The Business of Respect

Anyone hoping to do business in Hong Kong would be well advised to read up on business etiquette. Even in the simple act of exchanging business cards there are customs to observe such as handing over and receiving cards with two hands and placing acquired cards in sight during the meeting, rather than putting them away. In addition to the etiquette individuals follow, there are also some interesting customs that businesses themselves adhere to such as those surrounding a grand opening, and the practice of running congratulatory advertisements.

 

A Grand Opening

There are two things that make the grand opening of a Hong Kong business truly worthy of the title, large and elaborate floral arrangements and the lion dance.

Floral Arrangement – Image courtesy of Kaifung3wangfai @ Wikimedia Commons

It is customary for current and potential business partners to send a large freestanding floral arrangement to a new business as a way of showing respect and expressing congratulations. The arrangement also features a large sign with the name of the sender and recipient and are generally placed outside the new business for maximum effect.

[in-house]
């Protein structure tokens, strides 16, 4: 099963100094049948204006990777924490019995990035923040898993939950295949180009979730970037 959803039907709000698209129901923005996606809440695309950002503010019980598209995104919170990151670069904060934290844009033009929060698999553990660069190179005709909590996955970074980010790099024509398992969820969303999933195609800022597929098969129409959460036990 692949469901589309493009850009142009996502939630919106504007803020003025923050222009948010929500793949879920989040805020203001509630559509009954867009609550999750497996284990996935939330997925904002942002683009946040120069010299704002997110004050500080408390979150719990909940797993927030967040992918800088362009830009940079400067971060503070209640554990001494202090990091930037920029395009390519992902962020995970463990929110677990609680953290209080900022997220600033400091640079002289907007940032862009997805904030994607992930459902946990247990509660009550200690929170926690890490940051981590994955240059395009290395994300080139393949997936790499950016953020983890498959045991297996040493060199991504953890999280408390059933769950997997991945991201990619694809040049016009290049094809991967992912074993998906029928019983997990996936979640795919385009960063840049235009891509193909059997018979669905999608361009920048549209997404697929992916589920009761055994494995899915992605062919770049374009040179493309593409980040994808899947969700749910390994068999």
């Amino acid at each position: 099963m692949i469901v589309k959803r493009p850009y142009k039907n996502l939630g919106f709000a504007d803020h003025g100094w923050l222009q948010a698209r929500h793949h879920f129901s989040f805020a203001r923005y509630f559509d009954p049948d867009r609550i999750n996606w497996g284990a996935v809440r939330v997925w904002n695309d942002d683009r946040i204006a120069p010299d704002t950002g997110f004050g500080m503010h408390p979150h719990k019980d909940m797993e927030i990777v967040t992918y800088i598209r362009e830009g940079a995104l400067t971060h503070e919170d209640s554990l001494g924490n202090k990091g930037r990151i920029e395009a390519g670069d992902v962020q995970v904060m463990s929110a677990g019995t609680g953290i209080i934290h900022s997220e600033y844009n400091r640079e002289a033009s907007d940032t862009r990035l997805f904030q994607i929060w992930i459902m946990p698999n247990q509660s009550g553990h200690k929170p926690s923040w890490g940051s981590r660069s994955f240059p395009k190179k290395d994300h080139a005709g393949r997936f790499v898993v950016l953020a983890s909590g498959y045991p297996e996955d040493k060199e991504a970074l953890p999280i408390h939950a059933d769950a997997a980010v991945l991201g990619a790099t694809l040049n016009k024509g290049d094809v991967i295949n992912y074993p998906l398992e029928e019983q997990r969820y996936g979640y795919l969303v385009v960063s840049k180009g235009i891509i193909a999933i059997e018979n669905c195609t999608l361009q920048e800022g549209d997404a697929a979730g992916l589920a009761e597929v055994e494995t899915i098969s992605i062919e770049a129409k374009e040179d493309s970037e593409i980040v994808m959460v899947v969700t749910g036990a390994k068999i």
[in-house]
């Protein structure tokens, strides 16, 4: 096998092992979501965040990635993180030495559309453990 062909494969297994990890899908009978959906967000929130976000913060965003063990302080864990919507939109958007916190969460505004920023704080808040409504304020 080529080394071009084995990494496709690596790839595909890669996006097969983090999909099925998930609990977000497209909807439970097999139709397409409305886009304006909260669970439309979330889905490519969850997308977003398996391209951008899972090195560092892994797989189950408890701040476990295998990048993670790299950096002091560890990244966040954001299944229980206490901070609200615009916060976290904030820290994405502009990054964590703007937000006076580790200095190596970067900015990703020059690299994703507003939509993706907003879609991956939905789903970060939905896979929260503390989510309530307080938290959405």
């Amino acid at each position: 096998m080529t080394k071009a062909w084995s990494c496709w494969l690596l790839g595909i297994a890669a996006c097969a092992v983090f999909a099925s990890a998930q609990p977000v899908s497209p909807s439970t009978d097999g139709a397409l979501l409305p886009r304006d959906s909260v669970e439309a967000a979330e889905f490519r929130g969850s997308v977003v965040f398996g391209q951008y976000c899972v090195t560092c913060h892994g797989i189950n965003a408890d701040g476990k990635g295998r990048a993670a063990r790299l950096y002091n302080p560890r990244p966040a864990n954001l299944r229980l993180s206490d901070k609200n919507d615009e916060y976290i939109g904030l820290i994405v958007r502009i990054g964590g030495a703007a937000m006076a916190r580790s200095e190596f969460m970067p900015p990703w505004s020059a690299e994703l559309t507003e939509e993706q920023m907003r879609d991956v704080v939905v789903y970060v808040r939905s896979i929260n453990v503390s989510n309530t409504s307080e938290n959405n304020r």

Eat your greens! – Image courtesy ofchooyutshing @ Flickr

As part of the grand opening party, a lion may visit the new business to perform the traditional custom of ‘cai ching’ (plucking the greens). The lion dances in, eats and then spits out green vegetables called choi in Chinese (e.g. pak choi, bok choi) which sounds like the Chinese word for fortune. The lion dance is accompanied by incredibly loud drums, cymbals and gongs. This noise and the formidable face of the lion are believed to chase away evil spirits and the lion dance is believed to bring good luck and fortune to the new business.

 

Congrads 

Another way that businesses show respect to each other is by placing advertisements congratulating business partners on achievements (e.g. listing on the stock exchange) or anniversaries.

Advertisements congratulating businesses on achievements or anniversaries

Advertisements are also run on national days, such as these advertisements run on the 16th Anniversary of the Hong Kong SAR. These are not unique to Hong Kong, many an Australian business runs an advertisement wishing all a Happy Australia Day, but I can’t recall ever seeing an Australian ad that was quite as formal as the Hong Kong counterparts. 

Advertisements for the 16th Anniversary of the HKSAR

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